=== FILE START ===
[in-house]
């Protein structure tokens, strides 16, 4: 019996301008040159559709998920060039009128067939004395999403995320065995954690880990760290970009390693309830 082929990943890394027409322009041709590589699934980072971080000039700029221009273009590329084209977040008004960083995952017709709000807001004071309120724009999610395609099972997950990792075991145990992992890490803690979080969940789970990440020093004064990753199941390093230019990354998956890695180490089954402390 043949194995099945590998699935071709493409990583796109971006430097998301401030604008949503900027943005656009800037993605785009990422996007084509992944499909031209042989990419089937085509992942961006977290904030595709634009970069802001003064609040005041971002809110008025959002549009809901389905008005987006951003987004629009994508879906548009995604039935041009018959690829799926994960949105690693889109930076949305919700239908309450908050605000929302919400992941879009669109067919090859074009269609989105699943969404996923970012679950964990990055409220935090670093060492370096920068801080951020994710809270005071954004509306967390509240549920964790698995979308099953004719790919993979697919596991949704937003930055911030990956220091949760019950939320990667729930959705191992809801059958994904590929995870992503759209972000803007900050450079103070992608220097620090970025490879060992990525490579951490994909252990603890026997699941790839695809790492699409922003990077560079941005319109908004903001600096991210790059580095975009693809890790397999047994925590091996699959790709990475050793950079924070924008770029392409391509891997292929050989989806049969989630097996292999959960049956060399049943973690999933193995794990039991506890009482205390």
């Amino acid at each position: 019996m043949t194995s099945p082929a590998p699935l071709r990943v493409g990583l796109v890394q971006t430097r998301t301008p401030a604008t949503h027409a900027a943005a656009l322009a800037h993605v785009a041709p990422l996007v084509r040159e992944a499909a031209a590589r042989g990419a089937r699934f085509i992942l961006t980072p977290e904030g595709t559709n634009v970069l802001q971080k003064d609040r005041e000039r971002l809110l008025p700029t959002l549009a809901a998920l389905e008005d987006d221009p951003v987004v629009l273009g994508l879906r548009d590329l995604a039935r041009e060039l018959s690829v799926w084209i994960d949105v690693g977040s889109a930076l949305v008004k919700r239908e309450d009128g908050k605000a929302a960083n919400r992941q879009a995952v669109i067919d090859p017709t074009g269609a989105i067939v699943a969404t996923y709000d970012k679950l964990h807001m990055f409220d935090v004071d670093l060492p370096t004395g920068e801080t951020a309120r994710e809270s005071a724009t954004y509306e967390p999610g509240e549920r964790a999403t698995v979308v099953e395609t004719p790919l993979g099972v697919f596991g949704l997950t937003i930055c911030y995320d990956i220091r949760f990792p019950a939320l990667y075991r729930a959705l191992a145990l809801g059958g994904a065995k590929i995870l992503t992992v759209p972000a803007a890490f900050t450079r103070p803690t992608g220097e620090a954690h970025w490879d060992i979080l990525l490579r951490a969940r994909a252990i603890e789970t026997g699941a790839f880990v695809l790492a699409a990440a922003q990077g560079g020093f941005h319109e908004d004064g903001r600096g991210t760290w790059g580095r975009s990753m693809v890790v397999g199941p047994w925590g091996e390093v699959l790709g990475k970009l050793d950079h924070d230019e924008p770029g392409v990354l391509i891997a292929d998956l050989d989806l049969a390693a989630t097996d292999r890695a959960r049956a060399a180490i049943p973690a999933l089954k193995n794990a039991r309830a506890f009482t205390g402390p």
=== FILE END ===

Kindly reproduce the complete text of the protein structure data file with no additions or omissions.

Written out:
[in-house]
């Protein structure tokens, strides 16, 4: 019996301008040159559709998920060039009128067939004395999403995320065995954690880990760290970009390693309830 082929990943890394027409322009041709590589699934980072971080000039700029221009273009590329084209977040008004960083995952017709709000807001004071309120724009999610395609099972997950990792075991145990992992890490803690979080969940789970990440020093004064990753199941390093230019990354998956890695180490089954402390 043949194995099945590998699935071709493409990583796109971006430097998301401030604008949503900027943005656009800037993605785009990422996007084509992944499909031209042989990419089937085509992942961006977290904030595709634009970069802001003064609040005041971002809110008025959002549009809901389905008005987006951003987004629009994508879906548009995604039935041009018959690829799926994960949105690693889109930076949305919700239908309450908050605000929302919400992941879009669109067919090859074009269609989105699943969404996923970012679950964990990055409220935090670093060492370096920068801080951020994710809270005071954004509306967390509240549920964790698995979308099953004719790919993979697919596991949704937003930055911030990956220091949760019950939320990667729930959705191992809801059958994904590929995870992503759209972000803007900050450079103070992608220097620090970025490879060992990525490579951490994909252990603890026997699941790839695809790492699409922003990077560079941005319109908004903001600096991210790059580095975009693809890790397999047994925590091996699959790709990475050793950079924070924008770029392409391509891997292929050989989806049969989630097996292999959960049956060399049943973690999933193995794990039991506890009482205390």
């Amino acid at each position: 019996m043949t194995s099945p082929a590998p699935l071709r990943v493409g990583l796109v890394q971006t430097r998301t301008p401030a604008t949503h027409a900027a943005a656009l322009a800037h993605v785009a041709p990422l996007v084509r040159e992944a499909a031209a590589r042989g990419a089937r699934f085509i992942l961006t980072p977290e904030g595709t559709n634009v970069l802001q971080k003064d609040r005041e000039r971002l809110l008025p700029t959002l549009a809901a998920l389905e008005d987006d221009p951003v987004v629009l273009g994508l879906r548009d590329l995604a039935r041009e060039l018959s690829v799926w084209i994960d949105v690693g977040s889109a930076l949305v008004k919700r239908e309450d009128g908050k605000a929302a960083n919400r992941q879009a995952v669109i067919d090859p017709t074009g269609a989105i067939v699943a969404t996923y709000d970012k679950l964990h807001m990055f409220d935090v004071d670093l060492p370096t004395g920068e801080t951020a309120r994710e809270s005071a724009t954004y509306e967390p999610g509240e549920r964790a999403t698995v979308v099953e395609t004719p790919l993979g099972v697919f596991g949704l997950t937003i930055c911030y995320d990956i220091r949760f990792p019950a939320l990667y075991r729930a959705l191992a145990l809801g059958g994904a065995k590929i995870l992503t992992v759209p972000a803007a890490f900050t450079r103070p803690t992608g220097e620090a954690h970025w490879d060992i979080l990525l490579r951490a969940r994909a252990i603890e789970t026997g699941a790839f880990v695809l790492a699409a990440a922003q990077g560079g020093f941005h319109e908004d004064g903001r600096g991210t760290w790059g580095r975009s990753m693809v890790v397999g199941p047994w925590g091996e390093v699959l790709g990475k970009l050793d950079h924070d230019e924008p770029g392409v990354l391509i891997a292929d998956l050989d989806l049969a390693a989630t097996d292999r890695a959960r049956a060399a180490i049943p973690a999933l089954k193995n794990a039991r309830a506890f009482t205390g402390p």